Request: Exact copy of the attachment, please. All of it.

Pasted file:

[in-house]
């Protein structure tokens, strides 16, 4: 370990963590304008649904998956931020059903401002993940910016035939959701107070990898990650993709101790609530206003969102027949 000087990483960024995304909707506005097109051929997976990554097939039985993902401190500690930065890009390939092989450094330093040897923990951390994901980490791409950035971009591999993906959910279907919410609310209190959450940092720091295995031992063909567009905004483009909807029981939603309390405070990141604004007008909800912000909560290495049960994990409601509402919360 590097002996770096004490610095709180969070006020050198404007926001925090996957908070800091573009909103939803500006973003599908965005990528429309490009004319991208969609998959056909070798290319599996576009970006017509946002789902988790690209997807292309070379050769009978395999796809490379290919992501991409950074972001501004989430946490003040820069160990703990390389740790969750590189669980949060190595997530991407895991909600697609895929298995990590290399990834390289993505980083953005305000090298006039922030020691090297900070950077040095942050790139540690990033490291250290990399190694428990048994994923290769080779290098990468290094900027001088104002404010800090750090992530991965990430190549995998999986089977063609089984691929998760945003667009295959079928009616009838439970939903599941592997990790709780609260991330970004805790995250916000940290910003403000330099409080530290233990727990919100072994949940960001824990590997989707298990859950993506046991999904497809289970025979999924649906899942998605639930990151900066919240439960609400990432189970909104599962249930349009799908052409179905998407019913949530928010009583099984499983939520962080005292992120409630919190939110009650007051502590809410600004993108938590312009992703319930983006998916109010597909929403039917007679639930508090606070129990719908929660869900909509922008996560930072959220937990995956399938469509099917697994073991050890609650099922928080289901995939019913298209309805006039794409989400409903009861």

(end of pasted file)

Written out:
[in-house]
């Protein structure tokens, strides 16, 4: 370990963590304008649904998956931020059903401002993940910016035939959701107070990898990650993709101790609530206003969102027949 000087990483960024995304909707506005097109051929997976990554097939039985993902401190500690930065890009390939092989450094330093040897923990951390994901980490791409950035971009591999993906959910279907919410609310209190959450940092720091295995031992063909567009905004483009909807029981939603309390405070990141604004007008909800912000909560290495049960994990409601509402919360 590097002996770096004490610095709180969070006020050198404007926001925090996957908070800091573009909103939803500006973003599908965005990528429309490009004319991208969609998959056909070798290319599996576009970006017509946002789902988790690209997807292309070379050769009978395999796809490379290919992501991409950074972001501004989430946490003040820069160990703990390389740790969750590189669980949060190595997530991407895991909600697609895929298995990590290399990834390289993505980083953005305000090298006039922030020691090297900070950077040095942050790139540690990033490291250290990399190694428990048994994923290769080779290098990468290094900027001088104002404010800090750090992530991965990430190549995998999986089977063609089984691929998760945003667009295959079928009616009838439970939903599941592997990790709780609260991330970004805790995250916000940290910003403000330099409080530290233990727990919100072994949940960001824990590997989707298990859950993506046991999904497809289970025979999924649906899942998605639930990151900066919240439960609400990432189970909104599962249930349009799908052409179905998407019913949530928010009583099984499983939520962080005292992120409630919190939110009650007051502590809410600004993108938590312009992703319930983006998916109010597909929403039917007679639930508090606070129990719908929660869900909509922008996560930072959220937990995956399938469509099917697994073991050890609650099922928080289901995939019913298209309805006039794409989400409903009861």